By Rachel Arandilla
I’M currently working on a book right now, which I’m struggling to finish.
The project has become a cumbersome, love-hate relationship, as I go back and forth with it, depending on my mood or the time of day.
“I think you’re really born a storyteller,” Justinne, my friend and fellow writer encouraged. “That’s why you’re given these experiences for you to tell.”
That was the problem: “blessing” and “curse” are made of the same raw material; and I found myself see-sawing between being the compulsive over-sharer and then editing like nuts as I freak over my privacy.
My problem isn’t writer’s block, but editing’s a real pain. I wonder how my editor has the patience to go through my stuff, because as I go through my writings I get annoyed at my younger self, whom I find vain and shallow and unthankful.
“All writers are vain, and the sooner you accept that the easier it’ll be,” Art, another author-friend of mine remarked.The little black notebook that I bring with me everywhere is filled with sketches of emotions, ideas and impressions as I traveled and lived around the world. The notebook is filled with nothing and everything; notes of random encounters with things that made me stop what I’m doing and think: “Hmm, I wonder what I can do with that?”
As I sift through my notes I did notice a remarkable change in tone and perspective. I noticed the self-transformation, as I evolve from cocky, to self-loathing, to becoming more aware, more centered. For one, I stopped being obsessed with the idea of being a chameleon.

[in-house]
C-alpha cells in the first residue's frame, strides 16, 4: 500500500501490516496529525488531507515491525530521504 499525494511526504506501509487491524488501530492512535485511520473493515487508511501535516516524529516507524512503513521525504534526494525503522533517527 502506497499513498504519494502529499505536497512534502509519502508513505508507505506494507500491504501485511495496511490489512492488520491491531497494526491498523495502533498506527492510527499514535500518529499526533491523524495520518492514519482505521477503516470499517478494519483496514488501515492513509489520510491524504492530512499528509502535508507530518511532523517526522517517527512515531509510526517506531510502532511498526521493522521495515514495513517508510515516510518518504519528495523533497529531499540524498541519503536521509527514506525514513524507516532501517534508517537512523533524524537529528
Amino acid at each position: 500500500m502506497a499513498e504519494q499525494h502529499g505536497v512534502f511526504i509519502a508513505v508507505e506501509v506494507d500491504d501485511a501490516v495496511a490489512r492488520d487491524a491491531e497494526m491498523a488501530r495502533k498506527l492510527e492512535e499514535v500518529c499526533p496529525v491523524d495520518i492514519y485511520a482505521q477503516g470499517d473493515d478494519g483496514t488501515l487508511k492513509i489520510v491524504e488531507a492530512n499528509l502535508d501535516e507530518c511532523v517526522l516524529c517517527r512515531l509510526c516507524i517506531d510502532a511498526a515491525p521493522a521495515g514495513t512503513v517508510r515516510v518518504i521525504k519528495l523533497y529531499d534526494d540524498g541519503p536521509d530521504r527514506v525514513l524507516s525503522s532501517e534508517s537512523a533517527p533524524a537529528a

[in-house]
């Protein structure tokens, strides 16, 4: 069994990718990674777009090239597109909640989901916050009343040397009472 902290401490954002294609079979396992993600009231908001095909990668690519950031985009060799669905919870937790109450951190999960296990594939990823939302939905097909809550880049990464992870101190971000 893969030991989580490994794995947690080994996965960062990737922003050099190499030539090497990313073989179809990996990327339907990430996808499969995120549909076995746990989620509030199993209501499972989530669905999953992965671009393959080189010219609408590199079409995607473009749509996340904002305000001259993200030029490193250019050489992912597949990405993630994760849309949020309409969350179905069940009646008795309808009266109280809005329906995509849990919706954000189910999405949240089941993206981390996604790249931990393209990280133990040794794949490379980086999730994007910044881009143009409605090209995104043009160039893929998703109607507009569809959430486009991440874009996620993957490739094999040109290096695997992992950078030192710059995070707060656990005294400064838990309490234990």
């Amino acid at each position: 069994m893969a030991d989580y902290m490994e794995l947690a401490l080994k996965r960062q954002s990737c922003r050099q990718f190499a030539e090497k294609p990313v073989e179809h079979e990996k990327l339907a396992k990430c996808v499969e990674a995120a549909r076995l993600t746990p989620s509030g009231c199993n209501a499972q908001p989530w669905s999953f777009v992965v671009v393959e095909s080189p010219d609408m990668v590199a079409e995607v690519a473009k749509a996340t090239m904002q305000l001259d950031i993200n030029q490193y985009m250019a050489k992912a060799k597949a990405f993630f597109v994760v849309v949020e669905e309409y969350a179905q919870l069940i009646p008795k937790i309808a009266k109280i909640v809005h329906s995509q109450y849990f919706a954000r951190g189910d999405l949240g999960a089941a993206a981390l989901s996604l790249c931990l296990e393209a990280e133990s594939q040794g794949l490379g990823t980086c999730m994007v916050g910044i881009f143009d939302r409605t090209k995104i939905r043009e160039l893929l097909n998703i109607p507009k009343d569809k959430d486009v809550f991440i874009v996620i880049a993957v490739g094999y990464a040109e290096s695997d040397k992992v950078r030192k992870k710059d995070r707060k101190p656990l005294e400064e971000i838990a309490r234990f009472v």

Traveling was all about external stimuli. I had been too dependent on external environment to define my interests, my hobbies, my language, my identity, and when that was stripped off me, I was left as an empty shell with no principles to stand for.
How many years has it been, with me deafening my inner world just to accommodate new skins? Over the years, I realized I’d transitioned from travel writer to story cartographer. I was not writing about places, I was mapping the world with personal stories. I was transporting readers into a panoramic view of the writer’s psyche.
I was introducing readers to a cast of colorful characters I met in tropical islands and concrete jungles, characters based on transients who found me, who loved me, who broke me. The transients of my life, I could not change their minds, nor could I make them stay, but at least I made the lessons they taught me immortal.
It’s a never-ending journey but as I go through my work, I learned more about the world, but more importantly, I learned more about myself and my inner world.
And oh, what a colorful world.